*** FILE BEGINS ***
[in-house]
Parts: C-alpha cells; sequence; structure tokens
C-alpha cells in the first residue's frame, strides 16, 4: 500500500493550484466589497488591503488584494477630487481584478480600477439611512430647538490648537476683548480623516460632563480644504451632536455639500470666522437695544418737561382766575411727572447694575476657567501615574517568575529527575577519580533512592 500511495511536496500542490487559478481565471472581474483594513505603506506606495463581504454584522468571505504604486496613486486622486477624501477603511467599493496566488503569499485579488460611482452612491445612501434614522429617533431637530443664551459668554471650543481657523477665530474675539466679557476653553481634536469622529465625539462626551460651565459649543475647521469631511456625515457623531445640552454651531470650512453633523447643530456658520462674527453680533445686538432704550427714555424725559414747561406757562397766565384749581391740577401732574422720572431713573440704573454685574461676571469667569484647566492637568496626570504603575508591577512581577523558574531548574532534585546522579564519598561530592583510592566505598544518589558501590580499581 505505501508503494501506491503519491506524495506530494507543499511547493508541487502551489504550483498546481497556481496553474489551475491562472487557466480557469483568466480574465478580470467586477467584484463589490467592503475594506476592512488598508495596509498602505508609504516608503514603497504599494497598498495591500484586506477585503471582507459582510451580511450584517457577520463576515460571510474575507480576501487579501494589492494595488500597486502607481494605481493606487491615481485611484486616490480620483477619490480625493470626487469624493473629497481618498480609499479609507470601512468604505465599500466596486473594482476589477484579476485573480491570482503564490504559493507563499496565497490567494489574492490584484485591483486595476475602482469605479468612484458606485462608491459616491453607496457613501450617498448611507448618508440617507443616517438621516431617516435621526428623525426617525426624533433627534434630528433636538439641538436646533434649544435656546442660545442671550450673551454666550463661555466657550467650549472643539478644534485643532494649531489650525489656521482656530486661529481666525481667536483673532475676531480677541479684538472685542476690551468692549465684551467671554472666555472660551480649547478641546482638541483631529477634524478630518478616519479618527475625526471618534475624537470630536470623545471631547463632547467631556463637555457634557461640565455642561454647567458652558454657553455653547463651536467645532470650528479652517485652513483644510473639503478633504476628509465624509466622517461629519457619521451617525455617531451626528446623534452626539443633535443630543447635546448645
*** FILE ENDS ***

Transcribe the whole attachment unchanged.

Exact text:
[in-house]
Parts: C-alpha cells; sequence; structure tokens
C-alpha cells in the first residue's frame, strides 16, 4: 500500500493550484466589497488591503488584494477630487481584478480600477439611512430647538490648537476683548480623516460632563480644504451632536455639500470666522437695544418737561382766575411727572447694575476657567501615574517568575529527575577519580533512592 500511495511536496500542490487559478481565471472581474483594513505603506506606495463581504454584522468571505504604486496613486486622486477624501477603511467599493496566488503569499485579488460611482452612491445612501434614522429617533431637530443664551459668554471650543481657523477665530474675539466679557476653553481634536469622529465625539462626551460651565459649543475647521469631511456625515457623531445640552454651531470650512453633523447643530456658520462674527453680533445686538432704550427714555424725559414747561406757562397766565384749581391740577401732574422720572431713573440704573454685574461676571469667569484647566492637568496626570504603575508591577512581577523558574531548574532534585546522579564519598561530592583510592566505598544518589558501590580499581 505505501508503494501506491503519491506524495506530494507543499511547493508541487502551489504550483498546481497556481496553474489551475491562472487557466480557469483568466480574465478580470467586477467584484463589490467592503475594506476592512488598508495596509498602505508609504516608503514603497504599494497598498495591500484586506477585503471582507459582510451580511450584517457577520463576515460571510474575507480576501487579501494589492494595488500597486502607481494605481493606487491615481485611484486616490480620483477619490480625493470626487469624493473629497481618498480609499479609507470601512468604505465599500466596486473594482476589477484579476485573480491570482503564490504559493507563499496565497490567494489574492490584484485591483486595476475602482469605479468612484458606485462608491459616491453607496457613501450617498448611507448618508440617507443616517438621516431617516435621526428623525426617525426624533433627534434630528433636538439641538436646533434649544435656546442660545442671550450673551454666550463661555466657550467650549472643539478644534485643532494649531489650525489656521482656530486661529481666525481667536483673532475676531480677541479684538472685542476690551468692549465684551467671554472666555472660551480649547478641546482638541483631529477634524478630518478616519479618527475625526471618534475624537470630536470623545471631547463632547467631556463637555457634557461640565455642561454647567458652558454657553455653547463651536467645532470650528479652517485652513483644510473639503478633504476628509465624509466622517461629519457619521451617525455617531451626528446623534452626539443633535443630543447635546448645